Then came the Wuhan coronavirus pandemic, and the decision by Edwards to close up a good portion of Louisiana’s economy by proclamations attempting to stem the spread of the virus. Almost 300,000 people make unemployment insurance claims now, meaning at a minimum the unemployment rate will rise to over 19 percent at the end of this month. A portion of those now unemployed will lose employer-sponsored health insurance.


Jobless claims another LA fiscal time bomb

It may not affect budgeting in Louisiana now, but the state’s remarkably higher unemployment claims will create a ticking time bomb that could stress the state’s fiscal health for years to come.

As a consequence of proclamations by Democrat Gov. John Bel Edwards to ward off ill effects from the Wuhan coronavirus pandemic that has shut down large swaths of Louisiana’s economy, claims for unemployment benefits have mushroomed. Through Apr. 11 from Mar. 14, claims have soared from around 16,000 to 293,000.

(Note that despite this cratering job market the state’s workforce expanded in March by some 42,000 from February. This is because to draw unemployment benefits you have to maintain that you actively seek work, which then counts you for statistical purposes in the workforce. In other words, attracted by extending the special $600 a week benefit to people who normally wouldn’t qualify for regular state unemployment insurance, out of the woodwork came these people many of whom otherwise would not have intended to work anytime in the near future but now suddenly have been handed a guaranteed basic income for the foreseeable future.)


Events further mooting Edwards clampdown

As the Wuhan coronavirus pandemic enters the backstretch in Louisiana, it’s time for Democrat Gov. John Bel Edwards to drop his stubbornness to a nuanced, balanced approach in dealing with the crisis.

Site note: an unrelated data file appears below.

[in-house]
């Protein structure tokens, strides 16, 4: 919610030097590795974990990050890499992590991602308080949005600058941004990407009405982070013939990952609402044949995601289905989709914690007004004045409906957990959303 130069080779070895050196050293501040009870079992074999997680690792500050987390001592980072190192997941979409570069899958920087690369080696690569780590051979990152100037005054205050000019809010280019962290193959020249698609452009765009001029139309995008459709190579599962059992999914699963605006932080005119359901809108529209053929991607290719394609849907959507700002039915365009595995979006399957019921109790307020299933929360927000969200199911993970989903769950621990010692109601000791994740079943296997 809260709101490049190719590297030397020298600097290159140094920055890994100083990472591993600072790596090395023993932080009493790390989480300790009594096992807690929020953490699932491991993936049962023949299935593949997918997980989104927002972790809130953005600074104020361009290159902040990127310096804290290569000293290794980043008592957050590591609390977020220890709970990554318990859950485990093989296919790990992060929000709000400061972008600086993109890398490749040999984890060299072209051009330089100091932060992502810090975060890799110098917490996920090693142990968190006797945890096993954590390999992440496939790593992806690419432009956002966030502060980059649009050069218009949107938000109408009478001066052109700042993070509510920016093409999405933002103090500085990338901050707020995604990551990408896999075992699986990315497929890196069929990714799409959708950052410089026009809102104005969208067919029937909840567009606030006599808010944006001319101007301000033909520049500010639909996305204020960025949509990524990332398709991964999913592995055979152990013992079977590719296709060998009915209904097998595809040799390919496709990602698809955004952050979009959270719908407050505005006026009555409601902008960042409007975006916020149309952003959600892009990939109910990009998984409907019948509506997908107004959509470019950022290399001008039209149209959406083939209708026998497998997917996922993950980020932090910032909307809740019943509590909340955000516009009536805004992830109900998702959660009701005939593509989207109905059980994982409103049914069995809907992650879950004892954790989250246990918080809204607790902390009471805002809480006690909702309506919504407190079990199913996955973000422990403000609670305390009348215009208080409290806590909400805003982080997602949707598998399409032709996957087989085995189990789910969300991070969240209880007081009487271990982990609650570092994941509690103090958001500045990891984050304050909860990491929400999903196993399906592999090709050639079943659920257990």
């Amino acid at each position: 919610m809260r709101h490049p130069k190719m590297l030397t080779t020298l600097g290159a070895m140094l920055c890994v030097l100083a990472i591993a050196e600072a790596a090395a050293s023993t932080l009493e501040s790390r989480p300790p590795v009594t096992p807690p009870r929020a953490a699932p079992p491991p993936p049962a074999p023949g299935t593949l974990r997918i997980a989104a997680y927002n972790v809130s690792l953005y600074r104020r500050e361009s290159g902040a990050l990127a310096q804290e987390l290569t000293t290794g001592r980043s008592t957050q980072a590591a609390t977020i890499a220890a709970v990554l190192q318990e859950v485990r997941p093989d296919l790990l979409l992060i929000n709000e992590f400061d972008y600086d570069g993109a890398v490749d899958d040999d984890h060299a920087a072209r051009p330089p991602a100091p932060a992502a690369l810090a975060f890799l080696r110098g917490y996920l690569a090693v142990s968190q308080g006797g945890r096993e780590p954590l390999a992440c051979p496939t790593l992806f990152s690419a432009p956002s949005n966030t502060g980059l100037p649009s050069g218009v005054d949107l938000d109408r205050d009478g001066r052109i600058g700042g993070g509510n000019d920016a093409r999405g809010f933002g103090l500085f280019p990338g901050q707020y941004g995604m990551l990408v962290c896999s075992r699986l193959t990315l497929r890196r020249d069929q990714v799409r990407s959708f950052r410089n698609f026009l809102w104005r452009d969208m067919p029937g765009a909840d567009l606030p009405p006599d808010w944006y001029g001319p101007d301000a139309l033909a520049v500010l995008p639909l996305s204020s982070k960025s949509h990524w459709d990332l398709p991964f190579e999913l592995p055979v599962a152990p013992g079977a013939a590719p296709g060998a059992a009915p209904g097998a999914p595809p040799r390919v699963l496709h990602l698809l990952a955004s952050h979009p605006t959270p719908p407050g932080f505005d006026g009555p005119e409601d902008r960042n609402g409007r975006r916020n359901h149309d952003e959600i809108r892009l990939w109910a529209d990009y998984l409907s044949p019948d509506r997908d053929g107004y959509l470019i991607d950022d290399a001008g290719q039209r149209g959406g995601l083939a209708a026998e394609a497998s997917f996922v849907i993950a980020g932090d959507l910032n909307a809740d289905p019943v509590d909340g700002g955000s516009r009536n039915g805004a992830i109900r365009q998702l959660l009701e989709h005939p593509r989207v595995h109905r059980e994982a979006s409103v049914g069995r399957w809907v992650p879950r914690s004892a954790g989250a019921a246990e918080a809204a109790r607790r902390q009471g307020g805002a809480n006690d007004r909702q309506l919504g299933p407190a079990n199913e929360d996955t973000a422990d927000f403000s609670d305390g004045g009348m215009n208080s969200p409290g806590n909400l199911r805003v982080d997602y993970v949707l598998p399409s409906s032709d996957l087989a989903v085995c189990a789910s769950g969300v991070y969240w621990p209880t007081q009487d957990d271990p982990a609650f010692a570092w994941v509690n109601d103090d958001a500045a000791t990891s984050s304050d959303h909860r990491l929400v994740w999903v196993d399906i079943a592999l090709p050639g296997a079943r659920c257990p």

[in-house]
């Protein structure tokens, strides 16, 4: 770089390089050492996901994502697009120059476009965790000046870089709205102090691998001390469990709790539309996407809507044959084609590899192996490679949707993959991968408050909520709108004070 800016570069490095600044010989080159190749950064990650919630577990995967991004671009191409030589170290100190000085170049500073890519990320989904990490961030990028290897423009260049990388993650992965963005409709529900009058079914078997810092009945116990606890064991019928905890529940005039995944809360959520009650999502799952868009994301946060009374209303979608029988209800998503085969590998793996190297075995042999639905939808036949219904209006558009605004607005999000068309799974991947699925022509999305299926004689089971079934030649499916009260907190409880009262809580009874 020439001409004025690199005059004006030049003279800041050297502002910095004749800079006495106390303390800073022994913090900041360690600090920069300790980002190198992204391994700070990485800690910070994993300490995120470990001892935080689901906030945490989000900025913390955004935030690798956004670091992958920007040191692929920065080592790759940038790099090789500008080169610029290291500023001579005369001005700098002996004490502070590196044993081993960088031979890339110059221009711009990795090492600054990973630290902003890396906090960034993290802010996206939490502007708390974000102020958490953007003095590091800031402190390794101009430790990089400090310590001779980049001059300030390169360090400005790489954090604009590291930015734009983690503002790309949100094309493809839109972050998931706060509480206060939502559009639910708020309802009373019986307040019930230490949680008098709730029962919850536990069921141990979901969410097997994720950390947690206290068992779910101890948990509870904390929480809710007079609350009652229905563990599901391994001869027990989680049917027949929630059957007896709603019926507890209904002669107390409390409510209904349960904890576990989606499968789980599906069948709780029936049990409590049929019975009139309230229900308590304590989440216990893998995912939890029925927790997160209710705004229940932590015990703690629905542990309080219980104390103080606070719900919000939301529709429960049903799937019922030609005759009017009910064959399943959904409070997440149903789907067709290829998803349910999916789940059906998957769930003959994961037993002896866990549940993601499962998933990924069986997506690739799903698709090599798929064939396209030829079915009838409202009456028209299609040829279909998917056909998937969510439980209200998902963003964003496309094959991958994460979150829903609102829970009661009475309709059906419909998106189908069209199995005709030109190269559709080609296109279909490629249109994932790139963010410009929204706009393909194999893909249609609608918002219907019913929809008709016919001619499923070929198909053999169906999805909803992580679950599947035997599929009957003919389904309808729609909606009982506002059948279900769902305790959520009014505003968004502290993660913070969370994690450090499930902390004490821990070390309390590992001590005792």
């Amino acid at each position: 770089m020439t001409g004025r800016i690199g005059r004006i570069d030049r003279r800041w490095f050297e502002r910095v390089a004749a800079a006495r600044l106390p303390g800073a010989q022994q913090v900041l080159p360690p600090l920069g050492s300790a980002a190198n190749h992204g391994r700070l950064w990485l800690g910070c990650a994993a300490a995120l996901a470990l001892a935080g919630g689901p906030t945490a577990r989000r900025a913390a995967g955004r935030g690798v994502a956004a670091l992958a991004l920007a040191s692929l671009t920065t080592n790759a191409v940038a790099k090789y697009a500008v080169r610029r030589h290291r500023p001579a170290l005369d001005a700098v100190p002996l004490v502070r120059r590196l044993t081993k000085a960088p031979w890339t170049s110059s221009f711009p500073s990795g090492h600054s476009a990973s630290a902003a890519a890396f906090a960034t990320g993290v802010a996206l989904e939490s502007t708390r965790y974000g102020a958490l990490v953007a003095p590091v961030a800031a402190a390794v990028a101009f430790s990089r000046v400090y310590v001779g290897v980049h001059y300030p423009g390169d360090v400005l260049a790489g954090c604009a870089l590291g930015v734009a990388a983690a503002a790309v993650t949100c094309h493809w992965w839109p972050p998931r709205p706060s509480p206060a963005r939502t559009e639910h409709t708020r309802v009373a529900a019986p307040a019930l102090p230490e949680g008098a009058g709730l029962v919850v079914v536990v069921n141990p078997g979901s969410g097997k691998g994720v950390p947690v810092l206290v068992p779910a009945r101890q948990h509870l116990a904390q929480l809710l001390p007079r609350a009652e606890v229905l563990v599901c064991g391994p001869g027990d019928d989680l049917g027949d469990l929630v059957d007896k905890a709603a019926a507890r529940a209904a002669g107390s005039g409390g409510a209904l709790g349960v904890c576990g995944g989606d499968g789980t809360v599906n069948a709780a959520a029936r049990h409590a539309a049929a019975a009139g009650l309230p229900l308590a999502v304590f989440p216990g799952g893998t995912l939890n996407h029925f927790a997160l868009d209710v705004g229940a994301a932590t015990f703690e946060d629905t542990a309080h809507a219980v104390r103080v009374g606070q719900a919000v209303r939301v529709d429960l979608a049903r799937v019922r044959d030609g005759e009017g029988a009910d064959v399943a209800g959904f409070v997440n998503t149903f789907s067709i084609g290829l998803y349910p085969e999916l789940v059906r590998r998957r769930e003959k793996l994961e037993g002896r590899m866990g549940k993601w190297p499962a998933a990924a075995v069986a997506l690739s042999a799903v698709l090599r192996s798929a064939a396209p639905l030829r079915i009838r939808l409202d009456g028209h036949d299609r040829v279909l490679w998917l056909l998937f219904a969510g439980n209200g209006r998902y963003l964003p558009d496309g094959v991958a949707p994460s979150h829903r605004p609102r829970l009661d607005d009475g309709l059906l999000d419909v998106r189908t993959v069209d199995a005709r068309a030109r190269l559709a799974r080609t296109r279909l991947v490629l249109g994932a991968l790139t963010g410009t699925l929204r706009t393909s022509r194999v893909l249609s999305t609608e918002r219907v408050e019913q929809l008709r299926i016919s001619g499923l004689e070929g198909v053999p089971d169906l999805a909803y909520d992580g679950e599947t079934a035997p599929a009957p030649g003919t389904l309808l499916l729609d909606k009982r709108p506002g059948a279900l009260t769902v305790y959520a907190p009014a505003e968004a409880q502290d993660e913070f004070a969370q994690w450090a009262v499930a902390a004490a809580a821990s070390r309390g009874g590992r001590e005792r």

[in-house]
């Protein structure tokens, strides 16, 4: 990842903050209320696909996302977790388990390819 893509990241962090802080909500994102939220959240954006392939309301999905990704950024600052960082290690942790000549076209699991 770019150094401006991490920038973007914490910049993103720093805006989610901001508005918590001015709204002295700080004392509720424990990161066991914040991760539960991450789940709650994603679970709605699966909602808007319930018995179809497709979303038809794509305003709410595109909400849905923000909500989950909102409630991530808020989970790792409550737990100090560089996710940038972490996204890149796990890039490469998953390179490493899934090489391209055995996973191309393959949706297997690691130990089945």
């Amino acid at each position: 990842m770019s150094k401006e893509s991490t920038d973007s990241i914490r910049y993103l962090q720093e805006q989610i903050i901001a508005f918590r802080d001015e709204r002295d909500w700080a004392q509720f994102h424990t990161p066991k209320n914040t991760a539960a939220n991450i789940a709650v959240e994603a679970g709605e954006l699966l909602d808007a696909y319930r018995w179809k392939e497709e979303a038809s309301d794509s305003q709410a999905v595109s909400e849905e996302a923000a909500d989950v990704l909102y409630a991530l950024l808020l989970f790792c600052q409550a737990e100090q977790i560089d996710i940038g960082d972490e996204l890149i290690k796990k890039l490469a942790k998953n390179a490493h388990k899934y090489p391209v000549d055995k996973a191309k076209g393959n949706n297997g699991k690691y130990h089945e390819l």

One thing hasn’t changed about how the virus has struck the state is that it remains a New Orleans area problem, and to a lesser extent heading upriver to Baton Rouge. As of today, Orleans has a 64:1 infection ratio (although the good news, if you can call it that, is that all but two of New York’s downstate counties have higher ratios – lead by the almost three percent in Rockland – as do two New Jersey counties) and Jefferson 77:1. Surrounding parishes St. Tammany, St. Bernard, Plaquemines, and Lafourche are at 200:1, and heading north up the Mississippi River through St. Charles, St. John the Baptist, St. James, Iberville, Ascension, and West Baton Rouge, that’s collectively at 136:1. Stop after St. James and those nine parishes account for 63 percent of state cases but only 29 percent of state population.

One thing that has changed is that curves definitely have flattened. The seven-day rolling average of infections statewide as of today has slowed to a two percent increase and for deaths six percent. And some areas of the state have seen far lower infection and death rates, even in urban areas. Infection ratios range from 583 to 630 in Calcasieu, Lafayette, and Rapides – lower than the statewide figure (194) and also that excepting the above-listed parishes, all urban parishes, and Tangipahoa (478)  – and their mortality rates per capita are less than 100 per million, compared to the statewide ratio of 279 and the “all other” parishes number of 123.